Army chief insists police will take charge during Yingluck’s trial tomorrow

Police will be in charge of maintaining peace and order at the Supreme Court's Criminal Division for Holders of Political Offices tomorrow (Tuesday) as there has not been a request for military help, Army Commander-in-Chief General Chalermchai Sitthisart said on Monday.

Former Prime Minister Yingluck Shinwatra is due to deliver her closing statement in the trial of the rice pledging scheme at the court in which she was charged with dereliction of duty causing hefty damage to the state. It is expected that many of her supporters and Pheu Thai party members will show up to give her moral support.

General Chalermchai said the police would exercise ordinary law in maintaining law and order at and outside the court.

However, security at the Government House and the Parliament will be tightened up tomorrow with a sign board being put up in front each of the two premises advising people who want to enter or exit the premises to show their ID cards and to obtain entry permits from authorities concerned. All vehicles entering or leaving the Government House will have their side windshields lowered and to have the light in the vehicles switched on.

All the drivers will have their faces photographed by a CCTV system at the entrance and exit gates.

A total of 300 policemen from the Metropolitan Police Division 2 will be deployed at the Supreme Court's Criminal Division for Holders of Political Positions on Tuesday ( Aug 1) when Yingluck will deliver her closing statement verbally in the rice-pledging case, Royal Thai Police spokesman Pol Col Krisna Pattanacharoen said.

Pol Col Krisna said the police deployment is to maintain law and order in and around the court's compound as a large number of people are expected to turn up to show moral support for Ms Yingluck.

The police will not block Yingluck supporters from gathering around the court, but will ask them be there in a peaceful manner without doing anything against the law, he said.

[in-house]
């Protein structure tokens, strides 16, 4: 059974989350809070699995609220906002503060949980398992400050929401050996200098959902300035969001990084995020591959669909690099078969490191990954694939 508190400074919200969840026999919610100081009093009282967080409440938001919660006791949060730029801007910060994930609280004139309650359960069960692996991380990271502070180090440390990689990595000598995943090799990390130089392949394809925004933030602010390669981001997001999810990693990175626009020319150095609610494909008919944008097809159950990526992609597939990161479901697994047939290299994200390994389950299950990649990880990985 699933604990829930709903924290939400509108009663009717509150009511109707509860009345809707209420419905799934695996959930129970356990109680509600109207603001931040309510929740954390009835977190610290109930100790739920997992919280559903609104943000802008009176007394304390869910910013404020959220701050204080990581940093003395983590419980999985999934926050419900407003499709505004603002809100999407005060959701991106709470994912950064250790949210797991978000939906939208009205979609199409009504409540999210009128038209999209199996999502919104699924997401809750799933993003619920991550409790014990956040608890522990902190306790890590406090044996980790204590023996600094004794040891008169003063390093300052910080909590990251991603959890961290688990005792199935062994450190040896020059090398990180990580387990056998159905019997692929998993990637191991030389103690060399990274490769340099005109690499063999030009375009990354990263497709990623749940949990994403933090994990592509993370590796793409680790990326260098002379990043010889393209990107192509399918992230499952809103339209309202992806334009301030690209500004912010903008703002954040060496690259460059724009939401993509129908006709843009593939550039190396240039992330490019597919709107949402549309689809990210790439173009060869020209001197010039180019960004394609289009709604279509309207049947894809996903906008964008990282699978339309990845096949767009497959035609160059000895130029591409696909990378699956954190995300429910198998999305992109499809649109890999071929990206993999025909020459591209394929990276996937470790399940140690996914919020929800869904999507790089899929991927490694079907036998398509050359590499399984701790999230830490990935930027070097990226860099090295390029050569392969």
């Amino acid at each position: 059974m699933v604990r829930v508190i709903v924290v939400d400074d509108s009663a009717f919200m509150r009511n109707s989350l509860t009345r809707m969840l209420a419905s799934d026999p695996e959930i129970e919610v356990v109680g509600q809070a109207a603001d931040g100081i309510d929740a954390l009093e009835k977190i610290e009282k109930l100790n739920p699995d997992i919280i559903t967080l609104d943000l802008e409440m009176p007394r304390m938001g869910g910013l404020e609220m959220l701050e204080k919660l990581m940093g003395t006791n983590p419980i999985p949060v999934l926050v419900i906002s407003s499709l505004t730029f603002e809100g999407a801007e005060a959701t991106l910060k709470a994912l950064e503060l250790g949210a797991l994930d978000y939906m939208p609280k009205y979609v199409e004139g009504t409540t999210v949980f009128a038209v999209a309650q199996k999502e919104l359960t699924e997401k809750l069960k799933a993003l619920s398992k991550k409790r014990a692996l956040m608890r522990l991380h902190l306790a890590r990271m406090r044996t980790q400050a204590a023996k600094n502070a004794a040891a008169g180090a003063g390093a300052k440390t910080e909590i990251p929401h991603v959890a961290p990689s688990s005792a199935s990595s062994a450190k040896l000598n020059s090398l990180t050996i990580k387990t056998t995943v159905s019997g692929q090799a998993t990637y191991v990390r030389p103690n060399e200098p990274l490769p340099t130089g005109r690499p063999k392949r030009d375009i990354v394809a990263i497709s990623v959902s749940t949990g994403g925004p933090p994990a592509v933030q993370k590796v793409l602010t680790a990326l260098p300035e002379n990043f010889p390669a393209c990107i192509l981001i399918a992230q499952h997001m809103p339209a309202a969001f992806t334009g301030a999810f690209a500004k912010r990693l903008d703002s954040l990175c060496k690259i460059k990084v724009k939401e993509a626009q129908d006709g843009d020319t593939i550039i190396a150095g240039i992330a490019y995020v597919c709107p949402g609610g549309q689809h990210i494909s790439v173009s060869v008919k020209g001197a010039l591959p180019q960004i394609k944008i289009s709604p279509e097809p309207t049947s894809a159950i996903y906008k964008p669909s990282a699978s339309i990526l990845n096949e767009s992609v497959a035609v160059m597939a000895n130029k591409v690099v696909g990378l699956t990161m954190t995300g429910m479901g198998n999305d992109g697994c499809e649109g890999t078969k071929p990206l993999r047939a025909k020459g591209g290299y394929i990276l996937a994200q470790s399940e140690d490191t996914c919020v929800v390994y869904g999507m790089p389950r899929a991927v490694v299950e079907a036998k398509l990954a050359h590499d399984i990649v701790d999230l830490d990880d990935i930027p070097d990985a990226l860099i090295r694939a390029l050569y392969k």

Pol Col Krisda said the police are concerned over possible unrest which may be incited by a third-hand party.

He said a police team has been set up to monitor postings in the social media. If the postings are found to be inciting unrest, the posters would be arrested and charged with violating the Computer Act.

A team of police will also be assigned to protect the panel of judges handling the case in which Ms Yingluck is accused of dereliction of duty.

Meanwhile, Mr Wattana Muangsook, a key member of the Pheu Thai party, showed up at the military court today for his defence of the allegation that he breached the term of his temporary release by his post in the Facebook page rejecting the new Constitution.

He told the media that his rejection of the charter was merely his opinion and it did not constitute a political instigation.

Regarding the report that police would seek his arrest on charge of incitement of chaos over his post in the Facebook inviting supporters of Ms Yingluck to turn up at the Supreme Court tomorrow and on August 25, Wattana said that the prime minister in his capacity as head of the National Council for Peace and Order should not be worried too much.

He said he didn't understand what he had done wrong for inviting people to give moral support to somebody. He also said that he would show up himself tomorrow at the court.

Source: Thai Public Broadcasting Service (Thai PBS)